Oakland Raiders (1-2): High-priced K Sebastian Janikowski could have made Raiders a 2-1 team with made kicks at Arizona, but Raiders need more than 3s (4 TDs, tied for lowest in AFC with JAX) to be competitive in up-for-grabs division.

Now for the NFC:

NFC East

Philadelphia Eagles (2-1): The Eagles have gone from a transitional season with QB Kevin Kolb to division title hopes with QB Michael Vick, who might be a legit NFL MVP candidate down the road.

Washington Redskins (1-2): Opening victory over Dallas doesn’t look as good after defense was shredded in last two weeks and Cowboys’ struggles.

New York Giants (1-2): A minus-30 scoring differential (55 PF, 85 PA) is third-worst in NFC, and head coach Tom Coughlin is starting to feel the heat.

Dallas Cowboys (1-2): Cowboys avoided 0-3 start in Week 3 with big win over Houston, and Dallas has the personnel to rebound in a wide-open NFC East race.

NFC North

Chicago Bears (3-0): Most unlikely last remaining 3-0 team in NFC gives head coach Lovie Smith some breathing room as O-line tries to keep QB Jay Cutler upright in Mike Martz offensive system.

Green Bay Packers (2-1): Despite mental miscues in Week 3 loss at Chicago, popular Super Bowl XLV NFC pick has plenty of offensive weapons for QB Aaron Rodgers, but need run game to be re-established after Ryan Grant injury.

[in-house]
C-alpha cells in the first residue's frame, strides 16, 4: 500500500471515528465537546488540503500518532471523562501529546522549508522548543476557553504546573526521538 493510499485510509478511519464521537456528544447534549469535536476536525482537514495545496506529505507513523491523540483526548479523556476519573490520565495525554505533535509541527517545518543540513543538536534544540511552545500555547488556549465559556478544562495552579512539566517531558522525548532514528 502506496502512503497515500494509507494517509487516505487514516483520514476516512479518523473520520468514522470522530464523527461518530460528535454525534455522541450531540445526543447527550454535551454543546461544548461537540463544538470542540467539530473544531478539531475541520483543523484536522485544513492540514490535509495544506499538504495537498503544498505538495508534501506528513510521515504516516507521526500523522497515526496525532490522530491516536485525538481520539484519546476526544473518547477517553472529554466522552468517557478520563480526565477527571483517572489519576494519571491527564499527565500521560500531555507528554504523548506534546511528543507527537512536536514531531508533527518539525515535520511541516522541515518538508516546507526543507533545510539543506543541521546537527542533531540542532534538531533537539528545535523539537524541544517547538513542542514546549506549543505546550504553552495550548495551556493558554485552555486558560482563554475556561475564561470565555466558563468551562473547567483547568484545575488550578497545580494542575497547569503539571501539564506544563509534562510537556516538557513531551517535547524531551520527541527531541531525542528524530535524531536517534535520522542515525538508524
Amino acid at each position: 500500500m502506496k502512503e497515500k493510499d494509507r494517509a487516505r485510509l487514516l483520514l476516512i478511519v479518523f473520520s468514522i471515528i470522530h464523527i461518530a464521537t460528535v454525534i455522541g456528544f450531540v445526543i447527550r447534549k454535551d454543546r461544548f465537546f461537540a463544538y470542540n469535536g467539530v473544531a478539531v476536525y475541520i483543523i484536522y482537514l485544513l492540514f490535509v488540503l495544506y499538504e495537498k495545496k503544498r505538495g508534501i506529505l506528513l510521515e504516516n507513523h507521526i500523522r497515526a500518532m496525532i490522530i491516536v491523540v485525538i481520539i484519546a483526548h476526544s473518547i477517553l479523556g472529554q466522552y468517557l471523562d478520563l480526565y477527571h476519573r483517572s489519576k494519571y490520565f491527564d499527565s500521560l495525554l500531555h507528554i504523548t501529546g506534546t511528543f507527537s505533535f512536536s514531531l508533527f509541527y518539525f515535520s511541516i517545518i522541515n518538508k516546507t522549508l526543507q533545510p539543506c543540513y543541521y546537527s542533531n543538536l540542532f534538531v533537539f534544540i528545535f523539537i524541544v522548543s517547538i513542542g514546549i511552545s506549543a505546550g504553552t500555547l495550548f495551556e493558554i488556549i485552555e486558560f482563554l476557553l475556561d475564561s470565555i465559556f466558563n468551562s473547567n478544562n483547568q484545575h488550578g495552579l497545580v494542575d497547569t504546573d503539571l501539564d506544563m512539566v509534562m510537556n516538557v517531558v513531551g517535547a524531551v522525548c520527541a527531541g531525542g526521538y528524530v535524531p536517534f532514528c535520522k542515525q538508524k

Minnesota Vikings (1-2): QB Brett Favre looks very old right now, and Vikings best chance to win is to get away from pass-first mindset to get the ball into Adrian Peterson’s hopefully sure hands more often.

Detroit Lions (0-3): Injury to QB Matthew Stafford put dent into head coach Jim Schwartz’s immediate rebuilding plans, and Lions don’t get a break in Week 4 against Packers.

NFC South

Atlanta Falcons (2-1): Falcons posted most-impressive win of Week 3 as they marched out of New Orleans with a OT win, and Atlanta has NFC best-tying +31 point differential.

Tampa Bay Buccaneers (2-1): AFter 2-0 start, Bucs ran into Steelers’ buzzsaw in Week 3, and Tampa Bay is staring at possible 2-3 record with games vs. Cincinnati and New Orleans after bye week.

New Orleans Saints (2-1): Saints run defense was exposed in loss to Falcons, and defending Super Bowl champs need fast starts in order to avoid same fate against strong run teams going forward.

Carolina Panthers (0-3): Winless Panthers have least TDs in NFC (3), and head coach John Fox may be running out of rope with owner Jerry Richardson.

NFC West

Seattle Seahawks (2-1): Head coach Pete Carroll sidestepped Southern California mess and he has put Seattle in early position to make headway in weak NFC West.

Arizona Cardinals (2-1): Despite record, Cards have minus-29 point differential (48 PF, 77 PA) and would be 1-2 if Oakland made a field goal or two in Week 3.

St. Louis Rams (1-2): Rookie QB Sam Bradford will have to grow up in a hurry, but the shame is that the Rams can’t play Washington every week.

San Francisco 49ers (0-3): Head coach Mike Singletary used the next-to-last bullet in his gun after firing offensive coordinator Jimmy Raye, and the last one might be used by 49ers ownership at end of the season if disappointments continue.